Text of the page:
2. ^ Sivkishen (23 January 2015). Kingdom of Shiva. Diamond Pocket Books Pvt Ltd. ISBN 978-81-288-3028-0. Archived from the original on 7 September 2022. Retrieved 2 December 2021.
  3. ^ [1] Archived 15 April 2019 at the Wayback Machine Post Jagran Article 15 January 2014
  4. ^ [2] Archived 15 January 2010 at the Wayback Machine,
  5. ^ Friedrichs, Kurt (1994). "Sarasvatī". In Schuhmacher, Stephan; Woerner, Gert (eds.). The Encyclopedia of Eastern Philosophy and Religion: Buddhism, Hinduism, Taoism, Zen. Boston: Shambala. p. 306. ISBN 0-87773-980-3. The goddess of ... scholarship ... She is also the patron of the arts, especially of music.
  6. ^ Kent, Alexandra. Divinity and Diversity: A Hindu Revitalization Movement in Malaysia. University of Hawaii Press, 2005. (ISBN 8791114896)
  7. ^ Hume, Lynne. Portals.
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  9. ^ "Rama Navami – Hindupedia, the Hindu Encyclopedia". Archived from the original on 17 April 2018. Retrieved 22 April 2018.
  10. ^ "Story Behind Vishu Festival". Archived from the original on 23 October 2019. Retrieved 1 November 2019.
  11. ^ "Hanuman Jayanti – Hanuman Jayanti 2018 Date – Celebrations in India". 31 March 2018. Archived from the original on 17 March 2018. Retrieved 22 April 2018.
  12. ^ "Telangana Tourism – Visit for all reasons & all seasons". Archived from the original on 9 November 2019. Retrieved 1 November 2019.
  13. ^ "About Bathukamma | Bathukamma – Telangana's Floral Festival". Archived from the original on 4 November 2019. Retrieved 1 November 2019.
  14. ^ Rinehart, Robin; Rinehart, Robert (2004). Contemporary Hinduism: Ritual, Culture, and Practice. ABC-CLIO. ISBN 978-1-57607-905-8.
  15. ^ Kumar, Ajith (14 December 2019). The Murder of Alexander the Great, Book 1: The Puranas: Book 1: The Puranas. Argead Star llc. ISBN 978-0-9990714-0-3.
  16. ^ "Janmashtami / Krishna Janmashtami : A hindu religious festival". 9 March 2018. Archived from the original on 23 April 2018. Retrieved 22 April 2018.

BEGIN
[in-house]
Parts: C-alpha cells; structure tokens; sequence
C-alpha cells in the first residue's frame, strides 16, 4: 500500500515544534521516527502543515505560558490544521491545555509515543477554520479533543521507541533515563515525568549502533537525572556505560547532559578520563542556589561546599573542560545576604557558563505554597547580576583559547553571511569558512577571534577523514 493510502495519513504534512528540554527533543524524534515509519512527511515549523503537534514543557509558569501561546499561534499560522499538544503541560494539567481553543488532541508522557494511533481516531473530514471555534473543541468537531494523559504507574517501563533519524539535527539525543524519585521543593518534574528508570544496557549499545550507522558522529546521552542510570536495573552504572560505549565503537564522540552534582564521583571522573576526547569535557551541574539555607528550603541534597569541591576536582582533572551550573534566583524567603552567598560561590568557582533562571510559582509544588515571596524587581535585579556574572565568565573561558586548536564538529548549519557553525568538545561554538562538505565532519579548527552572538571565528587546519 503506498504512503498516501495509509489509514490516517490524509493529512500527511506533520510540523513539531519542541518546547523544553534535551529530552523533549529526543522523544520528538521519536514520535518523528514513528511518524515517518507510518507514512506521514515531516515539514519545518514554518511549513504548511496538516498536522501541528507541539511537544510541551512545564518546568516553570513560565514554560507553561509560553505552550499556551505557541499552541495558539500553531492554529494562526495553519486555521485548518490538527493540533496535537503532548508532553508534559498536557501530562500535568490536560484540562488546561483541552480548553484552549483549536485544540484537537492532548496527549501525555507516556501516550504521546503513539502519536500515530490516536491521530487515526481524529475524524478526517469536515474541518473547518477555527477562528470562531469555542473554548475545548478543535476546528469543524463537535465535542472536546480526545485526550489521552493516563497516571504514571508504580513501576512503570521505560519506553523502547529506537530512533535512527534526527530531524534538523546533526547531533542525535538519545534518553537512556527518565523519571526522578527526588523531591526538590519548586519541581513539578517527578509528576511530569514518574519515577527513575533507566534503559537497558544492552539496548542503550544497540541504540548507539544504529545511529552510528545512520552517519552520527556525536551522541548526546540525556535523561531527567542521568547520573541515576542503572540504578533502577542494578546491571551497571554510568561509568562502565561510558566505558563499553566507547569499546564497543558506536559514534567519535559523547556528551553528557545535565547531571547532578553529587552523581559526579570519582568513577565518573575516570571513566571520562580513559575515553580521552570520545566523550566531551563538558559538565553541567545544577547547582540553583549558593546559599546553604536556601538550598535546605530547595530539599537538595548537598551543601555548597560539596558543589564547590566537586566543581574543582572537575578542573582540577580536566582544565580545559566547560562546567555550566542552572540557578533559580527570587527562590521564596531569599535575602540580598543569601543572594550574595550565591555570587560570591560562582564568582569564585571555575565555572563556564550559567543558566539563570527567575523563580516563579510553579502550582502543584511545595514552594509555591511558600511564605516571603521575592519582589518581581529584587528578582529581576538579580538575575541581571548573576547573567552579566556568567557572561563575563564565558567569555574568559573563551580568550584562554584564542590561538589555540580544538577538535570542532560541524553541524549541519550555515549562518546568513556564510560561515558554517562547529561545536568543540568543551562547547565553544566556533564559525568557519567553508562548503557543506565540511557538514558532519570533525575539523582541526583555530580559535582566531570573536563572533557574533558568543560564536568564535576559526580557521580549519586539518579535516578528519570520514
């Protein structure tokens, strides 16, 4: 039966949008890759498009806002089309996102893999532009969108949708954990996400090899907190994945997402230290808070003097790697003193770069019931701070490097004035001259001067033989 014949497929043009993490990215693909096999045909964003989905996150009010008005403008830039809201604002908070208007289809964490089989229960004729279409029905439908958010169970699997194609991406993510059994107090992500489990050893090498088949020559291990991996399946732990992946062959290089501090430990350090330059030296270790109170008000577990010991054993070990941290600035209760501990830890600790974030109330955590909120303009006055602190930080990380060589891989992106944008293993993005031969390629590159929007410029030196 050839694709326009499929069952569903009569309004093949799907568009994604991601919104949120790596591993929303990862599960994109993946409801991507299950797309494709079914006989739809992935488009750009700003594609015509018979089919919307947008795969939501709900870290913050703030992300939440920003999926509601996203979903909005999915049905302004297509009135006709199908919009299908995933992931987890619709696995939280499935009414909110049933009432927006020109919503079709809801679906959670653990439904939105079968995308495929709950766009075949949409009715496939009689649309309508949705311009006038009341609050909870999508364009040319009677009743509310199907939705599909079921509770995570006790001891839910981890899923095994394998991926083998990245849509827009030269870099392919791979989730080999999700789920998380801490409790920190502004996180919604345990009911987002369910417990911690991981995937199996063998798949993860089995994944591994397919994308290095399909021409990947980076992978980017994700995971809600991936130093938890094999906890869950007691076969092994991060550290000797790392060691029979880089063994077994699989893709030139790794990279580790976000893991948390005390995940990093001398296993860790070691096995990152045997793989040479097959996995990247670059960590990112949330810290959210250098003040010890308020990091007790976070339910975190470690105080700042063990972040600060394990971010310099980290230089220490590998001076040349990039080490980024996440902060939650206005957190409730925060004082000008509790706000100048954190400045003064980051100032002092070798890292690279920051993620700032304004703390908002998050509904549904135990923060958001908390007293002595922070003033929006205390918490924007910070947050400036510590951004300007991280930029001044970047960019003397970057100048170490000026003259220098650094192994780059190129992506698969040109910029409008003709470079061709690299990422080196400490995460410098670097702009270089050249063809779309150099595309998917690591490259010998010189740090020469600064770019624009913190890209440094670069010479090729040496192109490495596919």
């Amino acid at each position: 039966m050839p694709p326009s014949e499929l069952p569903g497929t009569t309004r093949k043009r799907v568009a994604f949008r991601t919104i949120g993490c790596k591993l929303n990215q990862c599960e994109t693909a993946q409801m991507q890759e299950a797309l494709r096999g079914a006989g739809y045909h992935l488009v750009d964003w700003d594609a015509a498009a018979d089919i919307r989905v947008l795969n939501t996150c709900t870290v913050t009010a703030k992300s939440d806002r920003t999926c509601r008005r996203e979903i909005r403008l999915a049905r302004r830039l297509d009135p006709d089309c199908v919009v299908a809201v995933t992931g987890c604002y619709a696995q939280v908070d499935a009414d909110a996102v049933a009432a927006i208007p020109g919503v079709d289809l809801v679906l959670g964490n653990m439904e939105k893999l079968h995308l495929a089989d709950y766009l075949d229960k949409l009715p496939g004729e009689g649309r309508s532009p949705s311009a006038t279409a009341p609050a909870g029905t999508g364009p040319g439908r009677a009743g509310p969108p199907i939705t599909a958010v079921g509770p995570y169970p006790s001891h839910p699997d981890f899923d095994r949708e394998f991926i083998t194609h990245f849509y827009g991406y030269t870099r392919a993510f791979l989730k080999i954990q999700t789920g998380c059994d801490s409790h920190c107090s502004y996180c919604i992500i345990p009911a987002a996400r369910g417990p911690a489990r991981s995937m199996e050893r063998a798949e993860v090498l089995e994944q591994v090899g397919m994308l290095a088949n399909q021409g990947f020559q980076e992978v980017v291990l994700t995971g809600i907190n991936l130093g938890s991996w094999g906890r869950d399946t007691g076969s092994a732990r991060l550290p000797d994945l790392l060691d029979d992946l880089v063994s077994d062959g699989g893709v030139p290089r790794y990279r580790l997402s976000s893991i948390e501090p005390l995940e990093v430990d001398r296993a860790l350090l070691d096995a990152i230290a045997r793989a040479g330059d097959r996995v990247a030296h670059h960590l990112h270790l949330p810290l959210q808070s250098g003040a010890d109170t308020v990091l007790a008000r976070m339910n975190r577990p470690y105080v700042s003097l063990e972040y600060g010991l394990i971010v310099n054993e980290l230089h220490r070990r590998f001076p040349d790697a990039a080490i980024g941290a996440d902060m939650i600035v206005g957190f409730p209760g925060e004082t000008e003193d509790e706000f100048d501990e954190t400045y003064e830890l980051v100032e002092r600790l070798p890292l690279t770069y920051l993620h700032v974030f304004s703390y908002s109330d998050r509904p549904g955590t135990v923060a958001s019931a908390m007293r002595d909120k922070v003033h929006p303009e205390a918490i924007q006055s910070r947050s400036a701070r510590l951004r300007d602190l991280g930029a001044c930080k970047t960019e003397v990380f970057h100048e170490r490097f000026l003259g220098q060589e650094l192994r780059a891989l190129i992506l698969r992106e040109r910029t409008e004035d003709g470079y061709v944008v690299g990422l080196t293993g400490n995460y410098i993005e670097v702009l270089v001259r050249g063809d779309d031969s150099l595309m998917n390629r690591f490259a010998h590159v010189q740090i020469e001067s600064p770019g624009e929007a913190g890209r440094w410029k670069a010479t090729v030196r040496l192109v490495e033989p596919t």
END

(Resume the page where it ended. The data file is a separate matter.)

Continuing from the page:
17. ^ "Indian Festivals". Archived from the original on 7 April 2018. Retrieved 22 April 2018.
  18. ^ a b Kartar Singh Bhalla (2005), Let's Know Festivals of India, Star Publications, ISBN 978-81-7650-165-1, ... 'Karva Chauth' is a ritual of fasting celebrated by married women seeking longevity, ... married women in the northern and western parts of India, especially Delhi, Uttarakhand, Haryana, Rajashtan, Punjab, vJammu, Uttar Pradesh, Bihar, and Jharkhand ... eat a little food before sunrise and start the fast ... After the moon rises ... finally, break their fast ...[page needed]
  19. ^ S. K. Rait (2005), women in England: their religious and cultural beliefs and social practices, Trentham Books, ISBN 978-1-85856-353-4, ... Karva Chauth, a fast kept to secure the long life of husbands, was popular among women ...
  20. ^ "Makar Sankranti Top 10 Facts You should know about". 13 February 2020. ... Hindu women Friday celebrated Karva Chauth in the city. The minority arranges different functions in the city to mark the day where women collectively sighted the moon and broke their fast ...
  21. ^ Kumar, Anu (21 October 2007). "A Hungry Heart". The Washington Post. Archived from the original on 17 October 2017. Retrieved 30 January 2020.
  22. ^ Subhashini Aryan (1993), Crafts of Himachal PradeshLiving traditions of India, Mapin, ISBN 978-0-944142-46-2, ... Karva Chauth, when all married women universally fast a small pot, Karva, is required ...
  23. ^ Anne Mackenzie Pearson (1996), Because it gives me peace of mind: ritual fasts in the religious lives of Hindu women (McGill studies in the history of religions), SUNY Press, ISBN 978-0-7914-3038-5, ... Karva Chauth seems to be in western Uttar Pradesh ...

External links[edit]